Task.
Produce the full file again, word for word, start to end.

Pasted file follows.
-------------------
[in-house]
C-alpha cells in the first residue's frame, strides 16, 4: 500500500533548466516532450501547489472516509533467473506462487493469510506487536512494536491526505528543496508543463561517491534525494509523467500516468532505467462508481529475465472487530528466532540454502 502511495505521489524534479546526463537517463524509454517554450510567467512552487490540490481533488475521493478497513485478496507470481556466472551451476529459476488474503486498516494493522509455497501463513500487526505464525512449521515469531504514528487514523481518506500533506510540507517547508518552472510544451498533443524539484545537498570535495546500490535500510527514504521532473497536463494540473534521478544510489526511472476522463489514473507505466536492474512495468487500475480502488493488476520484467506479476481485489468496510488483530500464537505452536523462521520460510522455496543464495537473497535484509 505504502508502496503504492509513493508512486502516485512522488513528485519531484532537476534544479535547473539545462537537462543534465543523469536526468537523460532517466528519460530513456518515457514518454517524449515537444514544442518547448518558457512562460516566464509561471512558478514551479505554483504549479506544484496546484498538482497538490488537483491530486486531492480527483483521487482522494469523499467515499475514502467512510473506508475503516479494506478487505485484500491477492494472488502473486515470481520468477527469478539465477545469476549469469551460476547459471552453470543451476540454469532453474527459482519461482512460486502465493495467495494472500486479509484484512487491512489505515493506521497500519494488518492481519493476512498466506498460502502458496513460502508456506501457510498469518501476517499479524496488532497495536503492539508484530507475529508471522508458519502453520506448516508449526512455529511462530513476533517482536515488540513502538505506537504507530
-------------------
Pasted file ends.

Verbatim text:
[in-house]
C-alpha cells in the first residue's frame, strides 16, 4: 500500500533548466516532450501547489472516509533467473506462487493469510506487536512494536491526505528543496508543463561517491534525494509523467500516468532505467462508481529475465472487530528466532540454502 502511495505521489524534479546526463537517463524509454517554450510567467512552487490540490481533488475521493478497513485478496507470481556466472551451476529459476488474503486498516494493522509455497501463513500487526505464525512449521515469531504514528487514523481518506500533506510540507517547508518552472510544451498533443524539484545537498570535495546500490535500510527514504521532473497536463494540473534521478544510489526511472476522463489514473507505466536492474512495468487500475480502488493488476520484467506479476481485489468496510488483530500464537505452536523462521520460510522455496543464495537473497535484509 505504502508502496503504492509513493508512486502516485512522488513528485519531484532537476534544479535547473539545462537537462543534465543523469536526468537523460532517466528519460530513456518515457514518454517524449515537444514544442518547448518558457512562460516566464509561471512558478514551479505554483504549479506544484496546484498538482497538490488537483491530486486531492480527483483521487482522494469523499467515499475514502467512510473506508475503516479494506478487505485484500491477492494472488502473486515470481520468477527469478539465477545469476549469469551460476547459471552453470543451476540454469532453474527459482519461482512460486502465493495467495494472500486479509484484512487491512489505515493506521497500519494488518492481519493476512498466506498460502502458496513460502508456506501457510498469518501476517499479524496488532497495536503492539508484530507475529508471522508458519502453520506448516508449526512455529511462530513476533517482536515488540513502538505506537504507530